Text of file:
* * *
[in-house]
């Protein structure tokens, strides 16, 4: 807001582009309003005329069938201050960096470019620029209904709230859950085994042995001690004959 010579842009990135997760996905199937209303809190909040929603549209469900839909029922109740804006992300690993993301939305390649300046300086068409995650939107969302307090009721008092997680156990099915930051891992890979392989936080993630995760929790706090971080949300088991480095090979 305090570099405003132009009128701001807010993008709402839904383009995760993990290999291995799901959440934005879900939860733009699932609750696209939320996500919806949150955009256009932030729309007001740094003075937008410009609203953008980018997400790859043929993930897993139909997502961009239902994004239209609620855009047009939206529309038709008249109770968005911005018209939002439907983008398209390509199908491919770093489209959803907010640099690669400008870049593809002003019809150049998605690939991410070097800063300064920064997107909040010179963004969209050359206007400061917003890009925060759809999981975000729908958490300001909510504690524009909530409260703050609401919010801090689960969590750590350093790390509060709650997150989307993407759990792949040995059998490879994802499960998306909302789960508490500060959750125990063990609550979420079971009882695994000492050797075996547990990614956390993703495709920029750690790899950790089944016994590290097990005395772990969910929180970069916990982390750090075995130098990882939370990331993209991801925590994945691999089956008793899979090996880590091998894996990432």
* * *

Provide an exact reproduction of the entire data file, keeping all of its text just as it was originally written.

[in-house]
């Protein structure tokens, strides 16, 4: 807001582009309003005329069938201050960096470019620029209904709230859950085994042995001690004959 010579842009990135997760996905199937209303809190909040929603549209469900839909029922109740804006992300690993993301939305390649300046300086068409995650939107969302307090009721008092997680156990099915930051891992890979392989936080993630995760929790706090971080949300088991480095090979 305090570099405003132009009128701001807010993008709402839904383009995760993990290999291995799901959440934005879900939860733009699932609750696209939320996500919806949150955009256009932030729309007001740094003075937008410009609203953008980018997400790859043929993930897993139909997502961009239902994004239209609620855009047009939206529309038709008249109770968005911005018209939002439907983008398209390509199908491919770093489209959803907010640099690669400008870049593809002003019809150049998605690939991410070097800063300064920064997107909040010179963004969209050359206007400061917003890009925060759809999981975000729908958490300001909510504690524009909530409260703050609401919010801090689960969590750590350093790390509060709650997150989307993407759990792949040995059998490879994802499960998306909302789960508490500060959750125990063990609550979420079971009882695994000492050797075996547990990614956390993703495709920029750690790899950790089944016994590290097990005395772990969910929180970069916990982390750090075995130098990882939370990331993209991801925590994945691999089956008793899979090996880590091998894996990432």